Category Archives: Sustainability

Eastern and Southern Ukraine spearhead Ukraine’s wind energy potential: one of the highest in Europe

In the last 30 years, renewable energy sources like wind, geothermal, solar have been responsible for production of almost 93% of Costa Rica’s energy.

Renewables in Europe stand at the following percentage point:

Croatia 29%

Portugal 28%

EU average 16,7%

Sweden 15%

Germany 15%

Ukraine 1,2%

Ukraine’s wind energy potential is one of the highest in Europe.

German technology-based Furlander Windtechnology in Kramatorsk assembles 3.2 МW wind turbines and is  the only such manufacturer in the Commonwealth of Independent States that formed during the dissolution of the Soviet Union. A wind turbine this powerful can supply enough energy to a village of 2,000-3,000 people.

Furlander Windtechnology in Kramatorsk has the annual production capacity of 100 turbines. One of its recent clients was a wind farm in Kazakhstan.

To the south-west, Rinat Akhmetov’s DTEK Windpower-owned Botiyevska wind farm sports an installed capacity of 200 MW and is the largest wind farm in Ukraine. Located on the Sea of Azov  shore in Zaporizhia oblast, it is one of the five largest on-shore wind farms in Central and Eastern Europe.

With its 65 Dutch-made 3.075 МW, 400 ton Vestas turbines, Botiyevska generated in 2016  600 million kW/h of energy — enough to supply a 100,000-strong community.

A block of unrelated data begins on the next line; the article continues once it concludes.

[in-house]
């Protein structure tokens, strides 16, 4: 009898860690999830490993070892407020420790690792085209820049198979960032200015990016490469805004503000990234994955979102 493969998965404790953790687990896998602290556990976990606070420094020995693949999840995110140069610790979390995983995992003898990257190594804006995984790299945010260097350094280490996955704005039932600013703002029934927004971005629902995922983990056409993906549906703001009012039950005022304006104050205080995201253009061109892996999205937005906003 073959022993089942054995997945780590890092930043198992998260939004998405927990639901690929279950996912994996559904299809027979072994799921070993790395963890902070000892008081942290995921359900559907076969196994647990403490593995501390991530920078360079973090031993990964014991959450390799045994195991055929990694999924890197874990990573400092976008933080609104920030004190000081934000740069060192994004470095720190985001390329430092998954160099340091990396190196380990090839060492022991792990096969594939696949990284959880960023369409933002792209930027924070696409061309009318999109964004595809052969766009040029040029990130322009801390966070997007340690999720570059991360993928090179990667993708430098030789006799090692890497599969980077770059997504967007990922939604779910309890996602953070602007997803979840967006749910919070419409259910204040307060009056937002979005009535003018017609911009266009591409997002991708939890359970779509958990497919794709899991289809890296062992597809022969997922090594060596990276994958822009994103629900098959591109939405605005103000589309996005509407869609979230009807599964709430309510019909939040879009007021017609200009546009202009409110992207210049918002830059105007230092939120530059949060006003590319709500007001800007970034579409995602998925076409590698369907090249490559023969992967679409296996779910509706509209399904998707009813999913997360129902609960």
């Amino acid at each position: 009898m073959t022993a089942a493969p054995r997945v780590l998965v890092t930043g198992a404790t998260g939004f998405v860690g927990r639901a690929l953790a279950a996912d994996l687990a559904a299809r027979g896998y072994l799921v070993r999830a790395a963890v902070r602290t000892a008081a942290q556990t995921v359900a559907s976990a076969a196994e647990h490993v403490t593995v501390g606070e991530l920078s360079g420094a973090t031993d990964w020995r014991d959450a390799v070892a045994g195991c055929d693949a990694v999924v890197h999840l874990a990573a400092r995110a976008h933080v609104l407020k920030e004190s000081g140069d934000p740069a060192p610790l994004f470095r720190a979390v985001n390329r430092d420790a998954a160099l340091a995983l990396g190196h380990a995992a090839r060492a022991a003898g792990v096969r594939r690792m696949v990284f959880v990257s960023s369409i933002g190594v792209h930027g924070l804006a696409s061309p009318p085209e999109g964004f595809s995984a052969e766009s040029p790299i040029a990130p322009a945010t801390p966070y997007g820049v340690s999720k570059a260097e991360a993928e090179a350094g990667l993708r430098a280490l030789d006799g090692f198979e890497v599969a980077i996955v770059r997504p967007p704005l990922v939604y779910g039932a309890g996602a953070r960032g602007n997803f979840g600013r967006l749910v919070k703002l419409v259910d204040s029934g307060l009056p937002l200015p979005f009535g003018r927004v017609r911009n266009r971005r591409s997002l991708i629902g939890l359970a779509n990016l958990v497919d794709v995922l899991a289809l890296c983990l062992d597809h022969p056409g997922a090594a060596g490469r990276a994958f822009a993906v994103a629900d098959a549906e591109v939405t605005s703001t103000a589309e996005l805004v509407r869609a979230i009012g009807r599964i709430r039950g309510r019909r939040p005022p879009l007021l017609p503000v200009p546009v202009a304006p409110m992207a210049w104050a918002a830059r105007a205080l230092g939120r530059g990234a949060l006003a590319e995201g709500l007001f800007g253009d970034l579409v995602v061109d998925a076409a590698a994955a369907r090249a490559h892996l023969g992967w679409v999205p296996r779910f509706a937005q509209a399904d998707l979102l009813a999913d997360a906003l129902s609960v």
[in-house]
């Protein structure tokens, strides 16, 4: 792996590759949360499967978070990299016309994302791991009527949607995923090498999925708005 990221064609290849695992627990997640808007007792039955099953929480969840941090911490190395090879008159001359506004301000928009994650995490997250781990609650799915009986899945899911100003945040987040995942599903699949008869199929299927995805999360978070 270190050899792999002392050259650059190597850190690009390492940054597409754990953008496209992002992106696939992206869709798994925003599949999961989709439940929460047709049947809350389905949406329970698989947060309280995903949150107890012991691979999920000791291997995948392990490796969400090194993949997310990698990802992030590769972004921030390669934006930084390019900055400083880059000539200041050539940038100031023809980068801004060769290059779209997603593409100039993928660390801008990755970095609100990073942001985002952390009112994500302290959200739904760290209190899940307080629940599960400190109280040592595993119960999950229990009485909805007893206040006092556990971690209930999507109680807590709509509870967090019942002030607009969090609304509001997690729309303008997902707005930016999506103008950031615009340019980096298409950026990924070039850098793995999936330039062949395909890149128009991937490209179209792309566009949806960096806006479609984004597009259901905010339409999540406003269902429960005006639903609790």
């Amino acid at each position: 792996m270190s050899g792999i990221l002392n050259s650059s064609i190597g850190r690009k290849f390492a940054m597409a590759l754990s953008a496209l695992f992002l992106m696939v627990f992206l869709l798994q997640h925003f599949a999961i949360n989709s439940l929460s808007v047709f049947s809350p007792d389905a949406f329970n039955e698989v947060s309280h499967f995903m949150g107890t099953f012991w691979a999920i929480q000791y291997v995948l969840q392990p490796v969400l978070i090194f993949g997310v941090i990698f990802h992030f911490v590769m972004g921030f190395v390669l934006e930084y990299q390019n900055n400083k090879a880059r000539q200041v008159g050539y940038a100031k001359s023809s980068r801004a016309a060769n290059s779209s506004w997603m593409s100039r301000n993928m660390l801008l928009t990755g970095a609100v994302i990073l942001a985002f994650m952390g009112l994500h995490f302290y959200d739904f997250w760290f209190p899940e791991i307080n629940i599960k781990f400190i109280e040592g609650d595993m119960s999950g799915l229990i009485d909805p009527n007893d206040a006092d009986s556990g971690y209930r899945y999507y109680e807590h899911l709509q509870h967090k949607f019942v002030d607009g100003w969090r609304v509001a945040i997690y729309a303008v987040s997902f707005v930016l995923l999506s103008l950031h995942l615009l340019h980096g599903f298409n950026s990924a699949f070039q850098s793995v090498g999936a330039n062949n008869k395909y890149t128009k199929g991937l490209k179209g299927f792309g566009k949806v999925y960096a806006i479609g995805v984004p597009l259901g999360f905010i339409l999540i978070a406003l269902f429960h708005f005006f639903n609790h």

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Zimbabwe’s localised, restructured economy of the 2010s: Harare/Bulawayo vs Zimbabwean secondary cities

Smaller cities across Africa are projected to double/triple in population over the next 15-25 years.

Ways to classify Zimbabwean urban areas

Given the structural adjustment policies, decline in off-farm opportunities and remittance flows, access to productive land is a major factor in ensuring balanced growth and effective service delivery in Zimbabwe’s 7-tier hierarchy of urban areas:

consolidated villages,

business centers,

rural service centers,

district service centers,

growth points,

towns

and cities.

While in the drier parts of Zimbabwe, many people have taken to mining/mineral extraction as a source of livelihoods. Several million of them. On a regular basis.

As a result, over 70% of small-scale miners have some level of mercury poisoning.

In the colonial era, towns grew where there was economic activity.

Apart from the likes of Harare and Bulawayo, there were:

Mining towns: Zvishavane, Mashava, Hwange, Shurugwi, Kadoma and Kwekwe

Estate towns: Chiredzi and Triangle

White farming towns: Chinoyi, Bindura or West Nicholson

Consider setting up your second home in a smaller town of Zimbabwe

Land reform in Zimbabwe localised the economy. Increasingly, benefits are generated in towns like Mvurwi — home to 7,500 — in Mashonaland Central. Whereas Zimbabwean megalopolises — like the capital city Harare — suffer from unregulated construction, overpopulation, power and water cuts, underemployment and strained sanitation and waste management systems.

As of October 2016, some 1,100 tonnes of garbage were generated daily in Harare.  Twice as much as that found in Johannesburg. This is partly due to slack in managing the packaging of food stuffs. Over 70 % of  domestic waste in Harare is biodegradable. But who will lead the way in the hectic city of over 1,600,000 people.

Can you keep it clean with just two automated sweepers operated by the city council?

Bulawayo is a different story. But similar in many ways.

Now let’s look at what is happening outside Zimbabwe’s mega cities.

Growth point Maphisa in Matobo district, Matabeleland South had 6 supermarkets as of October 2016 (when before 2000 there were none), 8 butcheries (from 4), 5 hardware stores (from 1) and over 30 kombi operators.